Hank Green posted a video about four lies he believed. It’s a great video because it’s embarrassing to be wrong on the internet and here is smart person™️ Hank Green admitting he believed some bullshit. As you travel through the internet you’re constantly working against a lot of personal biases, like confirmation bias or the overconfidence bias, and it’s easy to slip up. It’s (biologically) difficult to correct your understanding as new facts invalidate what you believed true.

One simple question I’ve started asking a lot is: “How do you verify that?”

I’ve seen some compelling demos where LLMs take a jumble of text and spit out compelling artifacts like an image, some b-roll, a spreadsheet, a website, or an entire daily news podcast. It’s incredible… until my buzzkill brain starts asking questions. Images are easy to verify: does image look correct or does it contain phantom limbs and have five rows of teeth? Text summary or expansion, also within possibility to verify. A website? I mean… I can tell you if it’s an okay website code-wise but I’m probably an outlier here. Validating the accuracy of a larger corpus of data that got summarized, keyworded, and categorized? Oof. This is where the scales tip for me because it seems improbable. Or at least time consuming. Perhaps as time consuming as it takes to do the work yourself?

To be fair to the robots (why would I ever say this?) I think it’s worth pointing the question at myself. I’ve been thinking about my “old world” method of verifying facts and determined I have the following routine.

  1. I consume a lot
  2. I experiment
  3. I ask experts

When I say “consume a lot”, I mean I read hundreds – sometimes thousands – of articles and watch hundreds of videos each week (cf. novelty seeking, information addiction) as well as my book habit. To make that theoretical knowledge more practical, I prototype and experiment to answer questions. With a basic understanding established, I often ask experts for their perspective. For web tech, that’s lots of open questions or DMs to people I know care about a specific technology. I’ll then sometimes have those people on my podcast to prod them some more.1

Like loose change and shells rattling inside a coffee can, I collect all those informational tidbits and filter them through my years of experience and how my brain works. That produces an outcome I’m generally satisfied with, informed yet potentially wrong. It’s not too different from an LLM where the outputs are only as good as their inputs.

My inputs are sometimes flawed. If Books Could Kill… is a podcast where the hosts do takedowns of my favorite books: self-help pop-psychology airport books. They do an incredible job at on-the-fly fact checking, reading criticisms, scrutinizing every assertion, asking “Hey wait, is that true?” on every page and have nearly ruined the entire genre for me. I assume you learn this brand of skepticism in journalism school and the trade-off is that you’ll never enjoy a book again in your life. But I need to remind myself the goal of a book isn’t to get to the last page, it’s to expand your thinking.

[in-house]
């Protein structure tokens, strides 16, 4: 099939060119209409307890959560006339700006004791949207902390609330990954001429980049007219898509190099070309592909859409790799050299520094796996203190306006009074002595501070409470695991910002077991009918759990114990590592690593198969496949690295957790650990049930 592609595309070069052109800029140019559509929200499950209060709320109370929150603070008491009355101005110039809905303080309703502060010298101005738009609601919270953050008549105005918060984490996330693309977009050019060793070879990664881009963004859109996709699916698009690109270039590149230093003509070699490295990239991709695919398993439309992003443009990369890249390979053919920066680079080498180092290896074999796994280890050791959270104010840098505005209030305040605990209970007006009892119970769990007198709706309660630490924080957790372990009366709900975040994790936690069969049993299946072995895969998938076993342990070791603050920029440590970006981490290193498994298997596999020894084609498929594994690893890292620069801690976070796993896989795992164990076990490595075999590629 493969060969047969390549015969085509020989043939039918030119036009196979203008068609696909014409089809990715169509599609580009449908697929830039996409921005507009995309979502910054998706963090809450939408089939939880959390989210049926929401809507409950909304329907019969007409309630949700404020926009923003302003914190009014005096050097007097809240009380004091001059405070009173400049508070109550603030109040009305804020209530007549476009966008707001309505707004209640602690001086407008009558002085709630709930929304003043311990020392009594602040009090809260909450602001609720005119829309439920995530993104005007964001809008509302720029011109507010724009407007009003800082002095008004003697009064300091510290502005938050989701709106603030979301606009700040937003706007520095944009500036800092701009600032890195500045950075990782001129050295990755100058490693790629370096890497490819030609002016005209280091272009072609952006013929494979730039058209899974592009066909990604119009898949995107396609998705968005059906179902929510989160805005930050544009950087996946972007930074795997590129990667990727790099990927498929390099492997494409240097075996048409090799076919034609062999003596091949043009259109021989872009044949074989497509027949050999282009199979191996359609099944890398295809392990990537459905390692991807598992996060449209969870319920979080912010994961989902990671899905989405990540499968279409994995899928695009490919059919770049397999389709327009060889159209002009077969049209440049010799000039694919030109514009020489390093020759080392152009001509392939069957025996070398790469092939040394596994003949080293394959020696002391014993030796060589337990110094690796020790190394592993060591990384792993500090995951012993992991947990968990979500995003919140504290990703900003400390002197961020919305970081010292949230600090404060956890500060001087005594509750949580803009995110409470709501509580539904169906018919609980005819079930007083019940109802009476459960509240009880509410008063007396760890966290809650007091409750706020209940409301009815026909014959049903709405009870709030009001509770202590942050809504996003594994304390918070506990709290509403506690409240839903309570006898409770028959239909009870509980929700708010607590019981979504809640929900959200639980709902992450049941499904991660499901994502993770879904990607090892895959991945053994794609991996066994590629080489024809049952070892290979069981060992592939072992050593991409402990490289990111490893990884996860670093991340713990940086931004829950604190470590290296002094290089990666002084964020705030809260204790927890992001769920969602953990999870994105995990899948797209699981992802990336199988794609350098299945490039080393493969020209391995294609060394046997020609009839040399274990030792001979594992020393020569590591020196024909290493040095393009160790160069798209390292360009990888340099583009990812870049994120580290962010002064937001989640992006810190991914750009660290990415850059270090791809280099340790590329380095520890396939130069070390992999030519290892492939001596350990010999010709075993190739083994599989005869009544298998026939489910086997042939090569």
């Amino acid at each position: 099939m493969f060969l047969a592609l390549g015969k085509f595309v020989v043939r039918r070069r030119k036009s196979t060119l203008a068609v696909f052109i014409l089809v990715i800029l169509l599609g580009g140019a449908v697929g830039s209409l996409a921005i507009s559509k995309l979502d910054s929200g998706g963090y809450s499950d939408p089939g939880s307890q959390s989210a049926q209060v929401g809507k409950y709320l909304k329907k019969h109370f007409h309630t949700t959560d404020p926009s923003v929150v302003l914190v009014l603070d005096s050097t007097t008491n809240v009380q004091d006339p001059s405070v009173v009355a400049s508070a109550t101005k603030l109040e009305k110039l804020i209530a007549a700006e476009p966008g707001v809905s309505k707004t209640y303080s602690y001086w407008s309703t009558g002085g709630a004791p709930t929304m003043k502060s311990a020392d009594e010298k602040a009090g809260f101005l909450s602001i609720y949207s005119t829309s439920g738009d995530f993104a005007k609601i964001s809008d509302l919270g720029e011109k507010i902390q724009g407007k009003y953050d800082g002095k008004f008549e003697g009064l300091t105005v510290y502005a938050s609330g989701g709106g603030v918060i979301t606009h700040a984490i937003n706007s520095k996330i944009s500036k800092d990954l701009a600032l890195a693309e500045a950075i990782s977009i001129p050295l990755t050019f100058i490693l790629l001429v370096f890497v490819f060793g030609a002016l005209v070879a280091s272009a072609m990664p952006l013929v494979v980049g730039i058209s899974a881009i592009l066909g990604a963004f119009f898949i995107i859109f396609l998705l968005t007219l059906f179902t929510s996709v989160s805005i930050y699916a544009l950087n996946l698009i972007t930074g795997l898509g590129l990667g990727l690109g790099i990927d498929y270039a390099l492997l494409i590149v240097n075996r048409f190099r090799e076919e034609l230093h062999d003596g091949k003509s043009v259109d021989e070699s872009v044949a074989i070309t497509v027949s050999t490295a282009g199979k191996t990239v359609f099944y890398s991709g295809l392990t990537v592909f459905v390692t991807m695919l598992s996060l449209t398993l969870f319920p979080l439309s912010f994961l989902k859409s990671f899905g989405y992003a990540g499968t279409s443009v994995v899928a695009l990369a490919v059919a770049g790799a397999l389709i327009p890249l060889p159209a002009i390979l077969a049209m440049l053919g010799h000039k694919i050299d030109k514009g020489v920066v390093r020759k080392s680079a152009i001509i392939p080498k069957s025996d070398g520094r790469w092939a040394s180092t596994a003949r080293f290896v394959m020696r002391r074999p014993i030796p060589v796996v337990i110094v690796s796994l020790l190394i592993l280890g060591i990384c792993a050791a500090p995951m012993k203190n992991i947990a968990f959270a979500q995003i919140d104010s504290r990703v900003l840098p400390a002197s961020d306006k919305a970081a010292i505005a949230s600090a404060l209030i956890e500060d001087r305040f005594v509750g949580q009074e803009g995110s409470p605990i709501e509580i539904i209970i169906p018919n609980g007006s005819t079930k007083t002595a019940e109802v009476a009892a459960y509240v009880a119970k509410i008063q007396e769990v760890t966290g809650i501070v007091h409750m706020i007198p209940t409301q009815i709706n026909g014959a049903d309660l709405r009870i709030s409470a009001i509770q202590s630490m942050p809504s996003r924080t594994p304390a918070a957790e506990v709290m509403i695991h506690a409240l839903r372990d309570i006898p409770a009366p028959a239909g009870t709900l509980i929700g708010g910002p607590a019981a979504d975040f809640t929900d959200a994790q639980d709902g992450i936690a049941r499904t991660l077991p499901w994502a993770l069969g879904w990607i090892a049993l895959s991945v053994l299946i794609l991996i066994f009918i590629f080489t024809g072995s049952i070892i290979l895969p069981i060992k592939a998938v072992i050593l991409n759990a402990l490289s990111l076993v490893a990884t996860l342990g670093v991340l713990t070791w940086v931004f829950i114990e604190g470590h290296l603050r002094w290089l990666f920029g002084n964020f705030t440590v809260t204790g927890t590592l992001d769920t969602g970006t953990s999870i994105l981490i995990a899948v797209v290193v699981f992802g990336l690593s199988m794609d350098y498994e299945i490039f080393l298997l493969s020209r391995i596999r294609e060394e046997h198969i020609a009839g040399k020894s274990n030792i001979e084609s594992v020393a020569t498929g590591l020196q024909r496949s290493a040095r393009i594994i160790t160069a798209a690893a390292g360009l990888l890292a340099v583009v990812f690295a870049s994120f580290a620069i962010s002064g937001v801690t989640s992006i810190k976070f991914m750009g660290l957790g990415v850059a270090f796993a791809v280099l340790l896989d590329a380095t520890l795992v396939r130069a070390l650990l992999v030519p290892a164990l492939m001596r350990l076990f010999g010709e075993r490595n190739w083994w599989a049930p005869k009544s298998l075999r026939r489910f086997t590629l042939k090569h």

I wish I did better at this (so I don’t repeat falsehoods) but collecting factoids makes me feel smart and I like feeling smart so now they’re insulated inside a little blanket of my personal biases. Fact-checking in realtime doesn’t tickle the ol’ grey matter. It doesn’t have the same dopamine response.

One more story and I’ll let you go. In an effort to not be a total fucking grandpa all the time I’m trying to use AI more while keeping an open mind. It’s been… challenging. But the other day I needed a fact checked – something one of my investors mentioned during our YCombinator application process that was noodling around in my head – and a regular search didn’t return any results, so I tried a trending AI search tool that provides citations.

  • First it told me “Yes, this was true” but cited the wrong reasons.
  • So I hit it with an “Are you sure?” and it changed its answer to “No, it’s not true” but cited a random Hacker News comment that asserted the opposite.
  • So I said “Your source says the opposite” and it KFC doubledown’d and said “No, it’s not true.”
  • So I copy-pasted the text from their own source into the prompt and it said “Yes, this was true.”

That’s a… complex user journey. And it happens to me a lot. I wonder if this tech falls victim to its own compelling demos. The “Time to First Demo” is so short and often so profound, we fill in the possibilities with our own projections and science fiction. It’s harder to question the quality or veracity when our imaginations and our biases get wrapped up in the idea because it might mean questioning ourselves… which is not something humans are biologically engineered to do well.

Okay, this is the last bit I promise. There’s one line from that Hank Green video that stands out to me in this whole self-fact-checking debacle…

I was fine with having the [mis]information put into my head, but when I put it into someone else’s head, I felt a little weird about it so I went to check just in case.

That seems like a humane approach to sharing information. Be liberal in what you accept, fact-check on the way out. I hope I can get better at that.

  1. Asking experts isn’t limited to tech either, if I share an area of interest with someone and they recommend an album, movie, coffee, book, or menu item; I’ll take them up on it. I’ll implicitly trust them to guide my experience. In Japan this is omakase and it’s transcendent.